Yet the age of the heronauts had long since passed and the Destronger cultists that had rebuilt his body following the death of his son were now in decline.

Looking out over the endless desert, the warmth of his motorcycle at his back, the man now known to the world as MONARCH found a strange calm descending upon him. It was a peacefulness he had not known in a long time, a respite from the sorrow that had besieged him following his child’s demise.

Slowly he allowed his eyes to drift across the plain taking in the three figures that stood at various points before him, their own motorcycles clustered far to his right as each rider explored the desert terrain. Each of them was dressed in the same simple black uniform devoid of both insignia and symbol, identical in every facet to his own clothing.

The tallest of the three, a wiry young man in his late twenties, uniform jacket open to reveal a plain red t-shirt beneath, approached from the horizon, a phone clutched to his right ear and his head bowed.

“No,” he said softly as he approached, lifting his head and revealing sharp blue eyes, “no, we haven’t found any trace of her either.”

The younger man nodded in the direction of MONARCH, who simply inclined his head by the merest fraction but gave no other indication that he acknowledged the gesture.

“She was here though,” the other continued, “Sun thinks she might have spent a considerable amount of time here, she says that the sand is rich with recollections of her power.”

He paused, a slow smile crossing his face as he listened to the words on the other end of the phone.

“She’s doing a lot better now, thanks. Since Star joined us, she’s been a lot calmer about the nature of her power. It’s almost as if she’s come to terms with what nearly happened during that time distortion deal when we were younger.”

Still smiling, he turned to look back over his shoulder at the young woman, her pale blonde hair spilling out over her shoulders and her arms stretched to the blue skies above. A short distance off from her stood a young boy, no older than 13 or 14, his hair dishevelled and the same colour as his own.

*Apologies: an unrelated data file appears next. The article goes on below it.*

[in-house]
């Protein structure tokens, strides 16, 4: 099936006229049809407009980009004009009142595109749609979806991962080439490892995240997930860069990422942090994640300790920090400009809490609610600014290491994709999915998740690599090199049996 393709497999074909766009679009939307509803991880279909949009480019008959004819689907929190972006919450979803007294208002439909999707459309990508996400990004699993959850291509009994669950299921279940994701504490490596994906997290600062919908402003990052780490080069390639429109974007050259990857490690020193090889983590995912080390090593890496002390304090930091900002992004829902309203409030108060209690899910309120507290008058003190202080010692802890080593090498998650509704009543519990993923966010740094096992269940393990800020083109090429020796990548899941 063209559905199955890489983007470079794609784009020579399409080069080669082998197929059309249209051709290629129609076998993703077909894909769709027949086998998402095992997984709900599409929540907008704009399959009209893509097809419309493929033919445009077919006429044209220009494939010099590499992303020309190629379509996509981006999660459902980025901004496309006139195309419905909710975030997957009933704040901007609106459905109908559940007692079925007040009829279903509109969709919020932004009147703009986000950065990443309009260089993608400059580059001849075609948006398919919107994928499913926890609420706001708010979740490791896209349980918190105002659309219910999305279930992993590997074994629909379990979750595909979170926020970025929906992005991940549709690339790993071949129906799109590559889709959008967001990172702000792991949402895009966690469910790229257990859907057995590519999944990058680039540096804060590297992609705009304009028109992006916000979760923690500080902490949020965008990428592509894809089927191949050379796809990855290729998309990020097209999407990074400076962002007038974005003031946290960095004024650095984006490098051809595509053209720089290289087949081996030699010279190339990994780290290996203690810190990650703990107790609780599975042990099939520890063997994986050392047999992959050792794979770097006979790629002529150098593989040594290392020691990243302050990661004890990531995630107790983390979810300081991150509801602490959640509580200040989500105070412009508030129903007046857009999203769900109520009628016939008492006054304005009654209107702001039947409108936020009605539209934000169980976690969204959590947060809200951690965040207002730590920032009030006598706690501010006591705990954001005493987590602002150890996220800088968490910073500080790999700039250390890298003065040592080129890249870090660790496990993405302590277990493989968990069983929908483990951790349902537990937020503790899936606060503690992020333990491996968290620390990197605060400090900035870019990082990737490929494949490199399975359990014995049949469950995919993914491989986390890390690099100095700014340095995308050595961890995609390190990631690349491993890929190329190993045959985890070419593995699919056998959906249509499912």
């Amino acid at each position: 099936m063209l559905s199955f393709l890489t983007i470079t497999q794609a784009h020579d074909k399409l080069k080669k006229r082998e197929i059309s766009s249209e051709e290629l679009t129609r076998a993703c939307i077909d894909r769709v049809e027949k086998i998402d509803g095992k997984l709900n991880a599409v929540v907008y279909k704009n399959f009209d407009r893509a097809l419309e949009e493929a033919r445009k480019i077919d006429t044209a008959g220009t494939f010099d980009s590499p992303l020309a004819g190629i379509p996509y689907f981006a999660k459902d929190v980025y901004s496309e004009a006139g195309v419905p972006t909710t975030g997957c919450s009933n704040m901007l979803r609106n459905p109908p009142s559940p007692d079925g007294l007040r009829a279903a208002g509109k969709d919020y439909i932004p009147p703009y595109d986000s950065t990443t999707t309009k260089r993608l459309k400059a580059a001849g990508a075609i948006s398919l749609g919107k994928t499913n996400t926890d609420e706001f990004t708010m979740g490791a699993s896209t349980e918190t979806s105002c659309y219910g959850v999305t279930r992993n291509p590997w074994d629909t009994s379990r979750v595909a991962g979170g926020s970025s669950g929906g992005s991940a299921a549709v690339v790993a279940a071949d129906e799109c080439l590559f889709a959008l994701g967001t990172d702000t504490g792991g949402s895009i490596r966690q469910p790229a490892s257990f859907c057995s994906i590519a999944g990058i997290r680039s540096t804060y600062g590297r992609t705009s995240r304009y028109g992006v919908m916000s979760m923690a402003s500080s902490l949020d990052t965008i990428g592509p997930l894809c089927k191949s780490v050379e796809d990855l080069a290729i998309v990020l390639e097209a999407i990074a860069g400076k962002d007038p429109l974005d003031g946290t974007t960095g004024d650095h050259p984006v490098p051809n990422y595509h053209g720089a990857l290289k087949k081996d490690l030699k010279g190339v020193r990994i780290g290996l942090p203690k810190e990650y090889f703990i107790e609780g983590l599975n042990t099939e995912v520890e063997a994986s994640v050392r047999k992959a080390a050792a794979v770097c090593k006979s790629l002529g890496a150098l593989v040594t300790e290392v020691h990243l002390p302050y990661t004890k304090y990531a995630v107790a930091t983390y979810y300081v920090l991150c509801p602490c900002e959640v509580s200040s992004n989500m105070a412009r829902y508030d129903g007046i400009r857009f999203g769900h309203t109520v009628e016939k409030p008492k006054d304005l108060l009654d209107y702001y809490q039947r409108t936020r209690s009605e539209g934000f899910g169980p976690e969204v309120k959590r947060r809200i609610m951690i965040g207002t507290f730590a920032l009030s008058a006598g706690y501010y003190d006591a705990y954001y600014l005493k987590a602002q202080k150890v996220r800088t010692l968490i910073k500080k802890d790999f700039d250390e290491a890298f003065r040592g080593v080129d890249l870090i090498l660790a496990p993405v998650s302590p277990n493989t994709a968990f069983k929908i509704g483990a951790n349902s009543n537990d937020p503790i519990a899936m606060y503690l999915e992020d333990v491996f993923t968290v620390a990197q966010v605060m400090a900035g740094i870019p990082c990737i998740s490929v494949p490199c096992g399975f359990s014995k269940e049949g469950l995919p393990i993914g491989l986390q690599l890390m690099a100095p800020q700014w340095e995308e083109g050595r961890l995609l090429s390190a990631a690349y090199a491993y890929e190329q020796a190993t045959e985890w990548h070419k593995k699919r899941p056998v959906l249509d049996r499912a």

“We’ll keep you posted if anything turns up, until then, keep in touch,” he paused, careful not to look back towards the older man before adding, “Oh, and Hao? Take care of yourself.”

Before the other could reply, he closed the phone’s shell and swiftly slid it inside his jacket pocket.

There was silence for a moment and then, with a bemused, arch of his eyebrows, MONARCH reached up and removed his sunglasses.

“Getting to be quite the sentimental type in our old age, aren’t we, King?” the older man asked with a wry smile.
Continue reading

Breakfast Serial x.10

This is it.

This is also it.

This is the archive.

The massive mound barreled through three streetlights — tearing steel from concrete, shattering glass, severing wire — before rolling to a stop.

Black and blue and gray burbled beneath a translucent tan shell. A shell that had cracked, leaving a streak of slime across the evening pavement to mark its trail.

Fastened to the fissured hide with gelatinous ribbon was a parcel. Black and white and cooing a lullaby. A soothing sonnet to pacify. The parcel slipped to the sidewalk, landing on two battered feet. She rested a gentle hand across the shell. “You saved me.”

But, the mound was unresponsive.

His emotional display was fractured and vacant.

Dammit!” The Ten-Second Rule, decked in his AFTA Black uniform, killed his call with the snap of his cell. “Mr. Popular’s line is still busy.”

“And, Grasshopper 1’s homing device is offline.” Deadlift, wearing the same, twisted the dials next to the air conditioning vent with her left hand and steered with her right. “I can’t find a signal.”

“Set a course for Adams’ Orchard.” Gregor perched himself atop the dashboard, his glowing eyes scanning the night sky. “And call Caduceus.”